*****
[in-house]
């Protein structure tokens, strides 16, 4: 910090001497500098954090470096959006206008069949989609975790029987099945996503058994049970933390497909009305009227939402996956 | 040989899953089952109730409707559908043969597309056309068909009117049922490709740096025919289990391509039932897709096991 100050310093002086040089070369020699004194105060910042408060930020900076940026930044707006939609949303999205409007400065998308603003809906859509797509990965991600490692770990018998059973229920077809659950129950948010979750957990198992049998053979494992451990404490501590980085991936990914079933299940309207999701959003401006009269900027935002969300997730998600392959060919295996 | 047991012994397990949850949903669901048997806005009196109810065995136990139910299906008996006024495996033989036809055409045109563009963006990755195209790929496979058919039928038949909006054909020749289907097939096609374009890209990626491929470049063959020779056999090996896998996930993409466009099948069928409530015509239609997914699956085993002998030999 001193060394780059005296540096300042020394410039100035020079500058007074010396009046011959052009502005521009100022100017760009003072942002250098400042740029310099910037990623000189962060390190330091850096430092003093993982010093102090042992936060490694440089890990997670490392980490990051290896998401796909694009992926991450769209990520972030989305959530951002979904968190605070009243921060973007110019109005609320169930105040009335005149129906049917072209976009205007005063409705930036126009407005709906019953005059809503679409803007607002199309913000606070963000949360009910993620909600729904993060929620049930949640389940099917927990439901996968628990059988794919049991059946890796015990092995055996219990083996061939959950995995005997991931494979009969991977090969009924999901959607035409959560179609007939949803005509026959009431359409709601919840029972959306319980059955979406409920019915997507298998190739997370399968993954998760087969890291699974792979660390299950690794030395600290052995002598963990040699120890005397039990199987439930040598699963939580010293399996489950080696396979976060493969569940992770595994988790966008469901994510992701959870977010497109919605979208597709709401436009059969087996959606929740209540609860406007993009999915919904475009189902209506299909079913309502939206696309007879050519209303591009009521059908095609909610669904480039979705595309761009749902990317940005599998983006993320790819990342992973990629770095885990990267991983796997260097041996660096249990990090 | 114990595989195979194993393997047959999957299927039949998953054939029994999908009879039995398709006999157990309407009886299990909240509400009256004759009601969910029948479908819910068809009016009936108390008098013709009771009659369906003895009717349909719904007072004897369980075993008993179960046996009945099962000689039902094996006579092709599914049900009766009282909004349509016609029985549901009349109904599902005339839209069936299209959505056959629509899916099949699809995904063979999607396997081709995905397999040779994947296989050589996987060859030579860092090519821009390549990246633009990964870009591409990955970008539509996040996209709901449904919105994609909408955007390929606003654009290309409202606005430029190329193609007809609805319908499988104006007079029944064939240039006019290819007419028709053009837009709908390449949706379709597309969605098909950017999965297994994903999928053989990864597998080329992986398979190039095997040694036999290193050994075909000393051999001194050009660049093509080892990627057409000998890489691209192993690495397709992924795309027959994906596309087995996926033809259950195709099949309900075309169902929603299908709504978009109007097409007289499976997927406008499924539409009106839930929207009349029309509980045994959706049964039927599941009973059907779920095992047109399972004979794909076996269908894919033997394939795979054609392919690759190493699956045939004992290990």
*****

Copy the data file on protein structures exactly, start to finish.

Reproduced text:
[in-house]
């Protein structure tokens, strides 16, 4: 910090001497500098954090470096959006206008069949989609975790029987099945996503058994049970933390497909009305009227939402996956 | 040989899953089952109730409707559908043969597309056309068909009117049922490709740096025919289990391509039932897709096991 100050310093002086040089070369020699004194105060910042408060930020900076940026930044707006939609949303999205409007400065998308603003809906859509797509990965991600490692770990018998059973229920077809659950129950948010979750957990198992049998053979494992451990404490501590980085991936990914079933299940309207999701959003401006009269900027935002969300997730998600392959060919295996 | 047991012994397990949850949903669901048997806005009196109810065995136990139910299906008996006024495996033989036809055409045109563009963006990755195209790929496979058919039928038949909006054909020749289907097939096609374009890209990626491929470049063959020779056999090996896998996930993409466009099948069928409530015509239609997914699956085993002998030999 001193060394780059005296540096300042020394410039100035020079500058007074010396009046011959052009502005521009100022100017760009003072942002250098400042740029310099910037990623000189962060390190330091850096430092003093993982010093102090042992936060490694440089890990997670490392980490990051290896998401796909694009992926991450769209990520972030989305959530951002979904968190605070009243921060973007110019109005609320169930105040009335005149129906049917072209976009205007005063409705930036126009407005709906019953005059809503679409803007607002199309913000606070963000949360009910993620909600729904993060929620049930949640389940099917927990439901996968628990059988794919049991059946890796015990092995055996219990083996061939959950995995005997991931494979009969991977090969009924999901959607035409959560179609007939949803005509026959009431359409709601919840029972959306319980059955979406409920019915997507298998190739997370399968993954998760087969890291699974792979660390299950690794030395600290052995002598963990040699120890005397039990199987439930040598699963939580010293399996489950080696396979976060493969569940992770595994988790966008469901994510992701959870977010497109919605979208597709709401436009059969087996959606929740209540609860406007993009999915919904475009189902209506299909079913309502939206696309007879050519209303591009009521059908095609909610669904480039979705595309761009749902990317940005599998983006993320790819990342992973990629770095885990990267991983796997260097041996660096249990990090 | 114990595989195979194993393997047959999957299927039949998953054939029994999908009879039995398709006999157990309407009886299990909240509400009256004759009601969910029948479908819910068809009016009936108390008098013709009771009659369906003895009717349909719904007072004897369980075993008993179960046996009945099962000689039902094996006579092709599914049900009766009282909004349509016609029985549901009349109904599902005339839209069936299209959505056959629509899916099949699809995904063979999607396997081709995905397999040779994947296989050589996987060859030579860092090519821009390549990246633009990964870009591409990955970008539509996040996209709901449904919105994609909408955007390929606003654009290309409202606005430029190329193609007809609805319908499988104006007079029944064939240039006019290819007419028709053009837009709908390449949706379709597309969605098909950017999965297994994903999928053989990864597998080329992986398979190039095997040694036999290193050994075909000393051999001194050009660049093509080892990627057409000998890489691209192993690495397709992924795309027959994906596309087995996926033809259950195709099949309900075309169902929603299908709504978009109007097409007289499976997927406008499924539409009106839930929207009349029309509980045994959706049964039927599941009973059907779920095992047109399972004979794909076996269908894919033997394939795979054609392919690759190493699956045939004992290990």